As for the facility itself, while you’re able to roam around and unlock new areas along the way, getting through every room is hardly a walk in the park. You’ll need to deal with various traps and puzzles that may require clever thinking and/or a nearby new power, forcing you to get creative with your abilities in order to reach the next area. To the game’s credit, none of these puzzles took what I would call too long or were overly-tedious; once I got a feel for what was needed, the execution made perfect sense to me.

“Sneak around and pick people off one by one, or grab hold of the heaviest thing you can find and flail it like a whip to bisect a room full of people.”

With all this being said, Carrion is a brilliant game if you’re looking for a chance to let loose and feel unstoppable. Couple that with a pixel-art aesthetic that deserves applause and sound design that can be downright chilling (for them, not you), and you have a wonderful recipe for mayhem. Just be sure it’s one you can stomach.

If you feel like being the horror in a horror game for a change, then I can’t recommend this game enough; otherwise, stick to something cleaner and stay away from any vents!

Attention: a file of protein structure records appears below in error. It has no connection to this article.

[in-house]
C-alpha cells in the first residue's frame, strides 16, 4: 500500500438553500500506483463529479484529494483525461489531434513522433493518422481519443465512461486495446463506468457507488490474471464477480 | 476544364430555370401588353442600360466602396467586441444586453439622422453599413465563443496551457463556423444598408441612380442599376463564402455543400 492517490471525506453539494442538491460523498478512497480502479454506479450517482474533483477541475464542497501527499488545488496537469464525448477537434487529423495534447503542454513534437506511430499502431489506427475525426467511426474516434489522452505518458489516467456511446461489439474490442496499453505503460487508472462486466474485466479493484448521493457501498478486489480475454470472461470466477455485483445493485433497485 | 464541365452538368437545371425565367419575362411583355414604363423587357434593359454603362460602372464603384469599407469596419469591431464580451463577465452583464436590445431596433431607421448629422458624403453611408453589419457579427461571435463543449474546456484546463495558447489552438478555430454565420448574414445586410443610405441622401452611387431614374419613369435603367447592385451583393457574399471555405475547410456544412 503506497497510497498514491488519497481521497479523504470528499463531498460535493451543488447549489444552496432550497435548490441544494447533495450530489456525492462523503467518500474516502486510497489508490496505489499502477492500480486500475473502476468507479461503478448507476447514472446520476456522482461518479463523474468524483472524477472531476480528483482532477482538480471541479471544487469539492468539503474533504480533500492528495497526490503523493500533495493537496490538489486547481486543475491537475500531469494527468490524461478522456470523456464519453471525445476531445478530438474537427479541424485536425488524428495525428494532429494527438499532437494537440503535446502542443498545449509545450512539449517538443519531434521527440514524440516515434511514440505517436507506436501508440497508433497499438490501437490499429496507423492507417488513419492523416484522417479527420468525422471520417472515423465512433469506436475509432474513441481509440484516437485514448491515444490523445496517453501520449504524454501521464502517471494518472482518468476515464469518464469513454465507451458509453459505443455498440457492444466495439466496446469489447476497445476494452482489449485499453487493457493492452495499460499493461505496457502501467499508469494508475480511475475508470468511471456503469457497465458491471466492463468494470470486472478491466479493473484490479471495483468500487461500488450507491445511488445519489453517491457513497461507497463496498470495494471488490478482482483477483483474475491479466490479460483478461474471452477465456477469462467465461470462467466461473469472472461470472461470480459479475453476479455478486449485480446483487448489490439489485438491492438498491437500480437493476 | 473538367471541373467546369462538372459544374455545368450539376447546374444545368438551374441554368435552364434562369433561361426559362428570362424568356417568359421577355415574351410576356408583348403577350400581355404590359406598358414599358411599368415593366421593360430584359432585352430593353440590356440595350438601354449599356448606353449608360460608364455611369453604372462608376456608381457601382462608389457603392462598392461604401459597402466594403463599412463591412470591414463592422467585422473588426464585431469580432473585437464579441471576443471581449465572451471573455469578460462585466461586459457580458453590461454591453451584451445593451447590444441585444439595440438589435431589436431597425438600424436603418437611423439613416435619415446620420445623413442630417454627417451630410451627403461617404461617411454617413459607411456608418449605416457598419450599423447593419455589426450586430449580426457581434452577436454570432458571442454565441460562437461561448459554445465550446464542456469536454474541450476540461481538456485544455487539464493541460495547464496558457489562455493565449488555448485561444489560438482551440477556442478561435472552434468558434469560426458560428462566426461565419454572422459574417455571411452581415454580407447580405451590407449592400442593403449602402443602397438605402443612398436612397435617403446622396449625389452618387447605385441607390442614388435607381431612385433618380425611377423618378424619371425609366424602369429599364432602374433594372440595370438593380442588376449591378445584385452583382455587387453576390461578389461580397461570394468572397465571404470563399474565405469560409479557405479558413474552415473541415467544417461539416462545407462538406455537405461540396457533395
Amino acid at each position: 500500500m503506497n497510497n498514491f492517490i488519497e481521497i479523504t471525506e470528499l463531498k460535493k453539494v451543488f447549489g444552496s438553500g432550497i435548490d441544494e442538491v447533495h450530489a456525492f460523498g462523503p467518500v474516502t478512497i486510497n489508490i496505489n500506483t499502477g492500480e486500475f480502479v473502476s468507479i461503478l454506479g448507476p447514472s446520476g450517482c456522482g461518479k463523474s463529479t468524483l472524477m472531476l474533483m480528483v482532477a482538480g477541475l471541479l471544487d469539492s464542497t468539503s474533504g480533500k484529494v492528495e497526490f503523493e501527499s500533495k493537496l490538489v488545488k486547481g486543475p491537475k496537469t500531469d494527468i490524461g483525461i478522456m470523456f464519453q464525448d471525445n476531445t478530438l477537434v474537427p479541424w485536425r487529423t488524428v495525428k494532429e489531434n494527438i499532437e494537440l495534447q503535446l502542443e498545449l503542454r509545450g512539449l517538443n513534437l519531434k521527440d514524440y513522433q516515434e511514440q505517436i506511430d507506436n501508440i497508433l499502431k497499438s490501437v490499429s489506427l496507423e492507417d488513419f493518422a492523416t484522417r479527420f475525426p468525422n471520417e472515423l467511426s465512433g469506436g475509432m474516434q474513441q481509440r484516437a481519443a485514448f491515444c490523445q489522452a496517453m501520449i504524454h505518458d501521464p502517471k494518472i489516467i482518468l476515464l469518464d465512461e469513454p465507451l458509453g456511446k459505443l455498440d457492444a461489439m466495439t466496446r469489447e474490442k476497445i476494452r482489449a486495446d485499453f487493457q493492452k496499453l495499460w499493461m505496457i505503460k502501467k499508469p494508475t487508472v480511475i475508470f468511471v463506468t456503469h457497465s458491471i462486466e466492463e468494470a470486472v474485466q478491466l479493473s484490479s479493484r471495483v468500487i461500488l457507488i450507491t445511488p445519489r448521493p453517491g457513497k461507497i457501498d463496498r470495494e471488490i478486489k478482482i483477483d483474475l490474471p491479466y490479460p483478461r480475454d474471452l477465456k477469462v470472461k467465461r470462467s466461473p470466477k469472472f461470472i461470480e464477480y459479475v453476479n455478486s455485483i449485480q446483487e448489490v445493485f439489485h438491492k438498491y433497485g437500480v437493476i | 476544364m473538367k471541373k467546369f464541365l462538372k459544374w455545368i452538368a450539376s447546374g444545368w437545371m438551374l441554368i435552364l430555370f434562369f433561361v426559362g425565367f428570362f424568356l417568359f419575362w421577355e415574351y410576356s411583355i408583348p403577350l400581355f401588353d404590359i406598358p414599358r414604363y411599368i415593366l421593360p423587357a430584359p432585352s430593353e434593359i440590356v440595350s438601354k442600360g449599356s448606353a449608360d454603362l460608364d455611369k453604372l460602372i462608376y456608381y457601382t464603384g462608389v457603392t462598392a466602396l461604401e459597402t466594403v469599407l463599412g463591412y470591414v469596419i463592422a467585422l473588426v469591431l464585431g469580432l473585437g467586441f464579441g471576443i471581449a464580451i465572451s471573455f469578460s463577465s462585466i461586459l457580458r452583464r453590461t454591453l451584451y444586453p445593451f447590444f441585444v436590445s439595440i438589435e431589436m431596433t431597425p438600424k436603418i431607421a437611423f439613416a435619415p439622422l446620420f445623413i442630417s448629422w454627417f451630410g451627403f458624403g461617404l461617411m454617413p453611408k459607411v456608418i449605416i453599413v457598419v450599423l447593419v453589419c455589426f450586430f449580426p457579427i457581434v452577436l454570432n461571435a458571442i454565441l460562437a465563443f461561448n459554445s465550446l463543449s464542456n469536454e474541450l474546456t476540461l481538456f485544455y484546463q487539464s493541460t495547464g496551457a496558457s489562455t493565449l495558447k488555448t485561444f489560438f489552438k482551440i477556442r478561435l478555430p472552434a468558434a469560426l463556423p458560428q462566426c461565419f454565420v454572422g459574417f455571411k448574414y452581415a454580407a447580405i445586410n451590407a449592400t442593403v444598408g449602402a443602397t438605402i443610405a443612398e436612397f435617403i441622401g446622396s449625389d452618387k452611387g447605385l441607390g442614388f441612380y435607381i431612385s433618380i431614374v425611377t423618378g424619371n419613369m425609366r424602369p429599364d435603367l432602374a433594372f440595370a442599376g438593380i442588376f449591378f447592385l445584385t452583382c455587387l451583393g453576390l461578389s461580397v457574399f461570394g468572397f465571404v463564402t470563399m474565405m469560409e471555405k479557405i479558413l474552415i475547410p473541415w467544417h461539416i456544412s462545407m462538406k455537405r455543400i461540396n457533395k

• Wonderful pixel-art and sound design
  • Makes you feel like an absolute power-house
  • Does some great silent story-telling


  • Controls take a lot of getting used to
  • May be hard to stomach for some
  • Would benefit from a map system

Carrion will easily prove to be hours of fun for the right audience: if you love horror and gore, the game is an easy recommendation, as you get to really BE a monster without restraint, painting rooms red and scaring the pants (and legs!) off everyone unfortunate enough to meet you.

That being said, while I for one had a great time with it, I did carry out certain actions that the likes of Jack Thompson would have a field day over. This is NOT a game for the feint of heart or the squeamish, and is a great example of being an absolute gem for the right people.

All in all, if you love the likes of Alien or the Thing (which would make for a hell of a licenced DLC), you’ll want to buy this day one. On the other hand, if spooks like that make you want to duck under the covers, then maybe stick to something softer.